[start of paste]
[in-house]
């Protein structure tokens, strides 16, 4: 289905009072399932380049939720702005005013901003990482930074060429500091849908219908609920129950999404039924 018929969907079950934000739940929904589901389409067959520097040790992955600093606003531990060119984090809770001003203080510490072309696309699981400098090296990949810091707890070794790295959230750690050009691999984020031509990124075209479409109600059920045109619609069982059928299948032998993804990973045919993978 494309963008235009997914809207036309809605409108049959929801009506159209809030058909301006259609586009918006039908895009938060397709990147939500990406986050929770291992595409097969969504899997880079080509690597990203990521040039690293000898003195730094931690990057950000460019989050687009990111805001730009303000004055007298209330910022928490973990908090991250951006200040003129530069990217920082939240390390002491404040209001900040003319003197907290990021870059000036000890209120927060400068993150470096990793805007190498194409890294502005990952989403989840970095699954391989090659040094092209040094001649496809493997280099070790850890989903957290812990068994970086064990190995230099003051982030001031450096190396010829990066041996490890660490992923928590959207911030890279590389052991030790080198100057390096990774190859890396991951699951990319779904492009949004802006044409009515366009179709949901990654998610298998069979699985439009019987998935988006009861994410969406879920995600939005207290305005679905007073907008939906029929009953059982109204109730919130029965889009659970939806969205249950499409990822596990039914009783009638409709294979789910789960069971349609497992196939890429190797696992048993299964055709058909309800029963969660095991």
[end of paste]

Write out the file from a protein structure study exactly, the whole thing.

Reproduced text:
[in-house]
């Protein structure tokens, strides 16, 4: 289905009072399932380049939720702005005013901003990482930074060429500091849908219908609920129950999404039924 018929969907079950934000739940929904589901389409067959520097040790992955600093606003531990060119984090809770001003203080510490072309696309699981400098090296990949810091707890070794790295959230750690050009691999984020031509990124075209479409109600059920045109619609069982059928299948032998993804990973045919993978 494309963008235009997914809207036309809605409108049959929801009506159209809030058909301006259609586009918006039908895009938060397709990147939500990406986050929770291992595409097969969504899997880079080509690597990203990521040039690293000898003195730094931690990057950000460019989050687009990111805001730009303000004055007298209330910022928490973990908090991250951006200040003129530069990217920082939240390390002491404040209001900040003319003197907290990021870059000036000890209120927060400068993150470096990793805007190498194409890294502005990952989403989840970095699954391989090659040094092209040094001649496809493997280099070790850890989903957290812990068994970086064990190995230099003051982030001031450096190396010829990066041996490890660490992923928590959207911030890279590389052991030790080198100057390096990774190859890396991951699951990319779904492009949004802006044409009515366009179709949901990654998610298998069979699985439009019987998935988006009861994410969406879920995600939005207290305005679905007073907008939906029929009953059982109204109730919130029965889009659970939806969205249950499409990822596990039914009783009638409709294979789910789960069971349609497992196939890429190797696992048993299964055709058909309800029963969660095991």